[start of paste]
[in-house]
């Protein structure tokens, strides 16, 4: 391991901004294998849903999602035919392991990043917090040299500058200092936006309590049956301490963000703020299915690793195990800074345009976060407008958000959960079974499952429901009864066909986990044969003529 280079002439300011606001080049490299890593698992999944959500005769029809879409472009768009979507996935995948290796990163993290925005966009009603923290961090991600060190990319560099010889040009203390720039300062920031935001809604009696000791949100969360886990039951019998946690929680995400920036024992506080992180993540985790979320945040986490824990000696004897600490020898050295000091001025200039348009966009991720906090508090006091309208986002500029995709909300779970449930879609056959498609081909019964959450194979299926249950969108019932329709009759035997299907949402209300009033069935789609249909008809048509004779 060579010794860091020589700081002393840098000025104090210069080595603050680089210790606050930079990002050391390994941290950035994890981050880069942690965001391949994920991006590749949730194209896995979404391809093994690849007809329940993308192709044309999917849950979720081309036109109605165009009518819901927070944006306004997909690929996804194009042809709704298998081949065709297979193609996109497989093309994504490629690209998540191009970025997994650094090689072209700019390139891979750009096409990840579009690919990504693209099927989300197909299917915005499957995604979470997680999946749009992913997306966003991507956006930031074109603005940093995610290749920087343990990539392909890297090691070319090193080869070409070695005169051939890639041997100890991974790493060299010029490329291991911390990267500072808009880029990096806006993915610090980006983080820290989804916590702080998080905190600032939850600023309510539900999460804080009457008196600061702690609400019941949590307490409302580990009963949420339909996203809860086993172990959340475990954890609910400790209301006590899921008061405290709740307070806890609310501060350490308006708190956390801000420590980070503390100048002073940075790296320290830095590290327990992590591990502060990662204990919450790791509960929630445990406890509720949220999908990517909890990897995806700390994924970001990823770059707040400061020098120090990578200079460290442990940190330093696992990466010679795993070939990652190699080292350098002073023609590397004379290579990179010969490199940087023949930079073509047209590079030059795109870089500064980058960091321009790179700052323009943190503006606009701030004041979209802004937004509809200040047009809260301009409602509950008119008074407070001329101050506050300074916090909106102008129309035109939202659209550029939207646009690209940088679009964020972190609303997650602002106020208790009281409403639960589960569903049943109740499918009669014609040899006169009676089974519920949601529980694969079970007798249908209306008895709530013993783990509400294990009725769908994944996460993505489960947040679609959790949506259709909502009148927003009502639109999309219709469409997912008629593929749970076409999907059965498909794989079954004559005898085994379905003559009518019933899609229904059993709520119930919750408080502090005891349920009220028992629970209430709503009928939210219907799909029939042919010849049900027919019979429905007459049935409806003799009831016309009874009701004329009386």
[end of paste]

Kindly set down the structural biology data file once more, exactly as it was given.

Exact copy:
[in-house]
């Protein structure tokens, strides 16, 4: 391991901004294998849903999602035919392991990043917090040299500058200092936006309590049956301490963000703020299915690793195990800074345009976060407008958000959960079974499952429901009864066909986990044969003529 280079002439300011606001080049490299890593698992999944959500005769029809879409472009768009979507996935995948290796990163993290925005966009009603923290961090991600060190990319560099010889040009203390720039300062920031935001809604009696000791949100969360886990039951019998946690929680995400920036024992506080992180993540985790979320945040986490824990000696004897600490020898050295000091001025200039348009966009991720906090508090006091309208986002500029995709909300779970449930879609056959498609081909019964959450194979299926249950969108019932329709009759035997299907949402209300009033069935789609249909008809048509004779 060579010794860091020589700081002393840098000025104090210069080595603050680089210790606050930079990002050391390994941290950035994890981050880069942690965001391949994920991006590749949730194209896995979404391809093994690849007809329940993308192709044309999917849950979720081309036109109605165009009518819901927070944006306004997909690929996804194009042809709704298998081949065709297979193609996109497989093309994504490629690209998540191009970025997994650094090689072209700019390139891979750009096409990840579009690919990504693209099927989300197909299917915005499957995604979470997680999946749009992913997306966003991507956006930031074109603005940093995610290749920087343990990539392909890297090691070319090193080869070409070695005169051939890639041997100890991974790493060299010029490329291991911390990267500072808009880029990096806006993915610090980006983080820290989804916590702080998080905190600032939850600023309510539900999460804080009457008196600061702690609400019941949590307490409302580990009963949420339909996203809860086993172990959340475990954890609910400790209301006590899921008061405290709740307070806890609310501060350490308006708190956390801000420590980070503390100048002073940075790296320290830095590290327990992590591990502060990662204990919450790791509960929630445990406890509720949220999908990517909890990897995806700390994924970001990823770059707040400061020098120090990578200079460290442990940190330093696992990466010679795993070939990652190699080292350098002073023609590397004379290579990179010969490199940087023949930079073509047209590079030059795109870089500064980058960091321009790179700052323009943190503006606009701030004041979209802004937004509809200040047009809260301009409602509950008119008074407070001329101050506050300074916090909106102008129309035109939202659209550029939207646009690209940088679009964020972190609303997650602002106020208790009281409403639960589960569903049943109740499918009669014609040899006169009676089974519920949601529980694969079970007798249908209306008895709530013993783990509400294990009725769908994944996460993505489960947040679609959790949506259709909502009148927003009502639109999309219709469409997912008629593929749970076409999907059965498909794989079954004559005898085994379905003559009518019933899609229904059993709520119930919750408080502090005891349920009220028992629970209430709503009928939210219907799909029939042919010849049900027919019979429905007459049935409806003799009831016309009874009701004329009386």